It is crucial to have accurate inventory and stock data at all times. One of the major problems with running a multi-location business is that it is much harder to keep your product information in sync. This has only gotten worse since the pandemic started since more retailers are also selling online. The best retail companies are those that use technology that gives them visibility into their inventory and stock levels at every point of storage. Having products available exactly when customers want to buy them is best in an ideal world but helping customers (e.g. shipping to their home or directing them to another location) even when a product is not in stock is key to customer service and closing every sale.
Other ways to control your inventory include keeping an eye on your re-stocking schedule (which requires knowledge of lead times and seasonal availability) as well as your minimum stock levels. This is so that stores are able to re-fill stock before selling out.
4. Use a single commerce system
To make sure that store data and reports are all in-sync, retailers need a single, smart commerce system that can handle both store sales and online orders. Combining your POS and e-commerce processes into a single system helps you determine what products should be carried, which items are bestsellers across different locations or online sales channels, and which products need to be discounted or discontinued across your entire business. Using a single system also helps employees deliver the same experience to customers wherever they shop.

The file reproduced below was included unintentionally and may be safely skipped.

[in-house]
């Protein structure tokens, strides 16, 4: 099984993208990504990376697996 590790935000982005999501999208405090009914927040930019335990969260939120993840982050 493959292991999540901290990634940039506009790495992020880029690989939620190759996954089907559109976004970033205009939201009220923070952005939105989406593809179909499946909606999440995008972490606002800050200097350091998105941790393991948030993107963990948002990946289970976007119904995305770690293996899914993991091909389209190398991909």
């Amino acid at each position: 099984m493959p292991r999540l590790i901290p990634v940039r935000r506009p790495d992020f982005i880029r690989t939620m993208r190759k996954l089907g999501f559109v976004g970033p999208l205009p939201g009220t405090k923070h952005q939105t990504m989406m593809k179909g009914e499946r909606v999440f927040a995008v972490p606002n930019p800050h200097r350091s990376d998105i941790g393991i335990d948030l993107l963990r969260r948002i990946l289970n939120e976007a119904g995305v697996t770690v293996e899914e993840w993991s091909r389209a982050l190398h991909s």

5. Secure your data
In order to comply with local and national privacy laws, retailers need to do their best to protect the privacy of both customers and employees. Finding the right software and hardware to manage sensitive information is key to building customer trust and keeping retail businesses healthy.
TAKU Retail stores customers data on separate databases to minimize the risk of privacy breaches. Read more about our security features here.
Want to know more about our multi-location capabilities? Read more.
The bottom line is, you want to make a profit with your business. This means selling products and services that customers want and are willing to pay for at the price you are selling. Finding that point can be confusing to many business owners: balancing margins and finding out the going market price are things to consider before releasing a new product. The wrong strategy could lead to large financial losses; we have created a pricing guide to help retailers get to the other side and find the right pricing strategy for your business.
This is the most straightforward way to determine sell prices. This method is not related to market pricing and sets prices based only on actual costs. In this case, retailers estimate all fixed (e.g. purchase cost) and a share of variable costs (e.g. overhead costs that you have to pay even without any sales such as rent, payroll or utilities) to determine the sell price of a product. This method is most commonly used in product categories that are highly competitive where market prices are relatively known. Staple products or commodities are common examples.